Will you jump to FX for 'affordable' D600?

Started Jul 20, 2012 | Discussions thread
ProfessorJon
Regular MemberPosts: 489
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Re: right ... and wrong ...
In reply to Kim Letkeman, Jul 26, 2012

Hi Kim,

OK, I see how the D7000 could be appealing over a D300 or D700, I guess. Yes, a D600 in a D7000 body would be appealing, indeed.

Sorry about the fall of your camera and lens. Yeah, I saw that post. Guess it was you. Eh, it’s just stuff, eh?

Yes, there is something liberating about shooting with older, cheaper gear. Even if I were to spend the money on, say, a D800 with a 70-200 VRII on it I might be so worried about it that some of the fun would certainly be taken out of photography. On the other hand, the increase in image quality would be much welcomed. The background photo covering my 27” computer screen right here is a recent shot from my D80 at 400 ISO. I can see a little grain over the whole image. Annoying.

Enjoy your new monopod. They are great things. I had a small travel tripod. I think that it was the cheapest little thing from Manfrotto. I got it just to have it around. Ended up using it much more than I ever expected, to the point that the clips broke off. Just upgraded to a sturdier travel tripod. Money very well spent.

Kim Letkeman wrote:

ProfessorJon wrote:

Very nice shots.

Thanks.

Those all sound like good thing. So then why did you go D700 -> D7000 (FX to DX)? Maybe the D7000 is newer and does some things well, despite being DX.

Well, I actually had D300 + D700 and sold the D300 to fund the D7000. After a while, I realized that I was enjoying the reach of the D7000 and found that it felt surprisingly similar to the D700 in the hand. Meaning a very fast shutter sound and very nice balance. The D300 is, of course, an amazing camera. But the D7000 is travel sized and does everything I need, so I finally got rid of the D700 since I was no longer using it much.

In the end, a non-professional is probably better off choosing a subset of tools as the main gig and then getting really good with them. For me, as an opportunistic shooter, the D7000 turned out to have the greater appeal.

Now imagine a D600 in the D7000 body ... hmmm ...

Yup, you can get nice shots with any camera. Well, I should say that "one" may get such nice shots. I'm not saying that I do.

I'll go with "one", but not for that reason ... just because anyone can get great shots with any dSLR with the right approach. Thom Hogan stresses that all the time ...

Sounds like the FX bodies are pretty big, although I've never held one. I have a D80 and a D3000 (long story). I find the D80 to be a nice size but the D3000 too small. My pinky does not rest on the grip. Although I don't think that I'd want a body too much bigger than the D80.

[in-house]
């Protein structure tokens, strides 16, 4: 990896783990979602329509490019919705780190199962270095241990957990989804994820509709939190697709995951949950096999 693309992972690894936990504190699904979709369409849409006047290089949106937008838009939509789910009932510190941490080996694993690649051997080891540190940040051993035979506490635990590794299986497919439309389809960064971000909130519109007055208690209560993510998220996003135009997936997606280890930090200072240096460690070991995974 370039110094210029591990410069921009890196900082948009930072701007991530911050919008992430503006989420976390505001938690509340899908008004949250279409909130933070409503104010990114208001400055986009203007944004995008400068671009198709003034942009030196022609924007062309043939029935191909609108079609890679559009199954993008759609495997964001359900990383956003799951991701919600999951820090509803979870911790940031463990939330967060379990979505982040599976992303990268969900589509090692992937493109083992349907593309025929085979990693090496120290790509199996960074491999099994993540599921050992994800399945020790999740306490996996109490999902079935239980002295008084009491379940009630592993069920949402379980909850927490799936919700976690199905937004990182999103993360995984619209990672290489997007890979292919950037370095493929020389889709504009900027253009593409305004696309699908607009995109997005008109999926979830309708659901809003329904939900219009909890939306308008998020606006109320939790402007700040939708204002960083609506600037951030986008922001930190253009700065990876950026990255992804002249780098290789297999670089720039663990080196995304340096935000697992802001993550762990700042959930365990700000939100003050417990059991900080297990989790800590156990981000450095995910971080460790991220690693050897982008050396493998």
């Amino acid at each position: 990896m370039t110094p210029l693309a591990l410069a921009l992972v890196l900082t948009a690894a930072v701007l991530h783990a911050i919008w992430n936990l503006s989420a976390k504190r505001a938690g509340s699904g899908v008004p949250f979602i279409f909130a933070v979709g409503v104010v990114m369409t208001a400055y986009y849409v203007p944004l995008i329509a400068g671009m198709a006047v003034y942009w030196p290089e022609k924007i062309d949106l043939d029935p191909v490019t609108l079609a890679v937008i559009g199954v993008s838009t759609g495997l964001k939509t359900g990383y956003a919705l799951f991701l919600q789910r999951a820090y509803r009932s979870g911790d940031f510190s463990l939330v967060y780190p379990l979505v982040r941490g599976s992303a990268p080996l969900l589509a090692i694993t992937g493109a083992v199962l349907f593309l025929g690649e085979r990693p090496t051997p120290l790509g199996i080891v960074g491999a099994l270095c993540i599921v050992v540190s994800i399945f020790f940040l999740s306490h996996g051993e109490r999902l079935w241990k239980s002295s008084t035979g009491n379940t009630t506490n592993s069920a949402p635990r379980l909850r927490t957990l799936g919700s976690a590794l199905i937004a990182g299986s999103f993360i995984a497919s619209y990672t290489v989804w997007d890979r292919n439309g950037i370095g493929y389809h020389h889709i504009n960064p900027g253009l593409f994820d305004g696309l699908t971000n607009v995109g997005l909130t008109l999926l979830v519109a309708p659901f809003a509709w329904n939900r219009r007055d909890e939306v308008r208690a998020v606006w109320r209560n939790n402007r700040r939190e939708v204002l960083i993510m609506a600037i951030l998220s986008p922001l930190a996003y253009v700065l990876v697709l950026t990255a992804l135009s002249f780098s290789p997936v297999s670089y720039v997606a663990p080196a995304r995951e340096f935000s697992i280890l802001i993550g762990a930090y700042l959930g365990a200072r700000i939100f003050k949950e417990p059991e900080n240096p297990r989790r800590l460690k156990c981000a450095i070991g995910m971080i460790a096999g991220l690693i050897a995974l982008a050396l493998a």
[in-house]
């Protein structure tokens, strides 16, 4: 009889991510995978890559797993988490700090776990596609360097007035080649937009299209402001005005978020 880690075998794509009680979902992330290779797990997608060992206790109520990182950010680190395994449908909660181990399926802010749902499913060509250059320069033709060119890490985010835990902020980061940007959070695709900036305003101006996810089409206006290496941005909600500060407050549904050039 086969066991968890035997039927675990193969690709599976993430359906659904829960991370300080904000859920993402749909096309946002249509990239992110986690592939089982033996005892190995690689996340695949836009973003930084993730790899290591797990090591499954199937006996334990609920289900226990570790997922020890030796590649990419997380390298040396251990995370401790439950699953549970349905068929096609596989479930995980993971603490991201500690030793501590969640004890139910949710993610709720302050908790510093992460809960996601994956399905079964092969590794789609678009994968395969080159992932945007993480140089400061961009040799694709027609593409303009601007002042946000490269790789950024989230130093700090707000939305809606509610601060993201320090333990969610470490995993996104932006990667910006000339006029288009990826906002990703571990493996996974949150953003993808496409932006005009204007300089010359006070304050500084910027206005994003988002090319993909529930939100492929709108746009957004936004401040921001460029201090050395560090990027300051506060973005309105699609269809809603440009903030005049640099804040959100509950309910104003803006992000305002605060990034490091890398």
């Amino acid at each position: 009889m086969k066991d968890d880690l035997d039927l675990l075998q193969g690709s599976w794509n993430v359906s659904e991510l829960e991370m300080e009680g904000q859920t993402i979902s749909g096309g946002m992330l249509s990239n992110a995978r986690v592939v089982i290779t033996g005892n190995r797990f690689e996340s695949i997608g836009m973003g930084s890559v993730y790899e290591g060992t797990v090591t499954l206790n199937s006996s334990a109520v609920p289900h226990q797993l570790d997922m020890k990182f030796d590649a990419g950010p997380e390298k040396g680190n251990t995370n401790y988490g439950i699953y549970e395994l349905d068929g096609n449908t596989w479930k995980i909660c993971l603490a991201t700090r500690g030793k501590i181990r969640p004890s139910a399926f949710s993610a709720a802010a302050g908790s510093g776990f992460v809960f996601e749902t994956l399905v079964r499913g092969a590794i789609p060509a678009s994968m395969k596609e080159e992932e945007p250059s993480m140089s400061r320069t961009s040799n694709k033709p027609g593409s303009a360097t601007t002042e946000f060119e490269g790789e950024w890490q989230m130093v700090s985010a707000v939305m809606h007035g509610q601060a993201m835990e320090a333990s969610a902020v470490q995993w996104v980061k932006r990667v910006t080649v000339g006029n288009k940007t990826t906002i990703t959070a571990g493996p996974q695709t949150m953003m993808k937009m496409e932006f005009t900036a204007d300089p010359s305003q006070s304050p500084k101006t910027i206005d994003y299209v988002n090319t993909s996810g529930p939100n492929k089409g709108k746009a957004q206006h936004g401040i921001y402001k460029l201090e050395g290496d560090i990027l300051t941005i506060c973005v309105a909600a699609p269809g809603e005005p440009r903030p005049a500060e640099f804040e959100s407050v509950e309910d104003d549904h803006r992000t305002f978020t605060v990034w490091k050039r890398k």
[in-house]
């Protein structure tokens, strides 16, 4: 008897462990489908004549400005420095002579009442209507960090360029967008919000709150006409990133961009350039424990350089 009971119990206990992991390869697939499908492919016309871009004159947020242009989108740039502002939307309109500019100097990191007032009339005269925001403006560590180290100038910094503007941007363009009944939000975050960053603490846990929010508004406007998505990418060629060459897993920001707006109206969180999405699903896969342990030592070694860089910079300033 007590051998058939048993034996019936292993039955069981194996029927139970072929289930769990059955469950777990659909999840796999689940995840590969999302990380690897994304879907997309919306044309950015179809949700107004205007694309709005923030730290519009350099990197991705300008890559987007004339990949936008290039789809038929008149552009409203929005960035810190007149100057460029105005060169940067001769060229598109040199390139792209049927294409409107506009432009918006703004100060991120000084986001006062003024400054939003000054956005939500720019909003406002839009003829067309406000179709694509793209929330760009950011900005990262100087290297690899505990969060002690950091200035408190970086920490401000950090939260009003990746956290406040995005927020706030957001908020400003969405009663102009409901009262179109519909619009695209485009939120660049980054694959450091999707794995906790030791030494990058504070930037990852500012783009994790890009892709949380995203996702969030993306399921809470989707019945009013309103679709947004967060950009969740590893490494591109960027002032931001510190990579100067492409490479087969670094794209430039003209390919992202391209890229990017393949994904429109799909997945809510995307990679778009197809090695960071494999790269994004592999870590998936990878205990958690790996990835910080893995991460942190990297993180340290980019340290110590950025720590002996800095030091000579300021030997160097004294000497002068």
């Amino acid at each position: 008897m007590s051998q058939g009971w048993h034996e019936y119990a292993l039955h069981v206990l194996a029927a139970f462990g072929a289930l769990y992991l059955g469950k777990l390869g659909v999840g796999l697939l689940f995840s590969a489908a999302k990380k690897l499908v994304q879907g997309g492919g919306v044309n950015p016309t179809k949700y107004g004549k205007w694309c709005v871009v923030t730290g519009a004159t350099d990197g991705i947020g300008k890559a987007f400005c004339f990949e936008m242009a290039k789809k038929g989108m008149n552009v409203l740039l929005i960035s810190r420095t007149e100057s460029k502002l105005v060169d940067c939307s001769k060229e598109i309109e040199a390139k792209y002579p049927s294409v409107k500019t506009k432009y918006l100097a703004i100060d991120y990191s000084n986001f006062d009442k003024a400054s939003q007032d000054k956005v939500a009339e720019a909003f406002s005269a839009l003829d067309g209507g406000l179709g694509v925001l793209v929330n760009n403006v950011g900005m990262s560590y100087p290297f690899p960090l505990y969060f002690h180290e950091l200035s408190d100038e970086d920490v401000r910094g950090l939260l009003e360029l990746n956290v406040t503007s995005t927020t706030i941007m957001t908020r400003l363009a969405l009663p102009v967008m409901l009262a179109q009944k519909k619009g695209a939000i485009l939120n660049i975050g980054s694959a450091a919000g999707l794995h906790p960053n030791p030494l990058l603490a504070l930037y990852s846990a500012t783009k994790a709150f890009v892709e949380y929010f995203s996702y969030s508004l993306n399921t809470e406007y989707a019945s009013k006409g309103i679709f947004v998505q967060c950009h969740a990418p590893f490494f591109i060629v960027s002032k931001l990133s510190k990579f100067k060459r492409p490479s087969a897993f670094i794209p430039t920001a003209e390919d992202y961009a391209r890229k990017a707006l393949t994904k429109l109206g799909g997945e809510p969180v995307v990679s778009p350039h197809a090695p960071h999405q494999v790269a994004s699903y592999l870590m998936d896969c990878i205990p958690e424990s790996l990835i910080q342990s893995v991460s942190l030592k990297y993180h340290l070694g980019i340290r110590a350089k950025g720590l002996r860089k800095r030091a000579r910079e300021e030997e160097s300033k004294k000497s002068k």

The D300 and D700 have the perfect grip. They are incredible in the hand for that reason. But the D300 is much bigger than any of the consumer cams, and the D700 is noticeably bigger than the D300. One reason why the smart wedding photogs have assistants

I got myself a 50 mm F1.8 and I'm now getting really used to the subject isolation and low light ability of that lens. To the point that I'm thinking about other primes.

Me too. The 180 2.8 is really tugging at my consciousness ...

And it may be almost time to get a newer camera. Then again, sometimes it's nice to shoot with older, cheaper gear. This summer I have had a few cases in which I was in a crowd and the camera on a tripod could have been knocked over. Or my toddler almost grabbed it out of my hands. With my current gear I would not have cared too much. But if it was a $3,000 D800...

Well, I had that exact experience, except it was a prairie wind gust that did the deed. The D7000 is solid enough that in the end Nikon simply straightened the plastic and adjusted the internals such as AF. Better than new ... and they did not charge me for that. Wow ...

I do miss my D70s, I have to say. These are all fun cameras and the lower resolution allows one to just plink about and get nice sharp images. I find the 16MP of the D7000 a real challenge. With unstabilized lenses it is a trivial thing to introduce a small amount of shake.

So today I ordered the Manfrotto 334B monopod and a nice little ball head in order to regain some good habits. Tripod is a bit too cumbersome for walking in the woods (except when you really need it at dawn and dust) ... so the monopod is the weapon of choice. And not expensive at all at BHPhoto ... $92 for the pod (and it is one of the two instant adjustable ones you can get) and 40 for a nice Arca compatible head with an extra plate. Wicked ...

As Thom and others continue to say ... investing in skills is always going to pay off much more quickly than investing in hardware.

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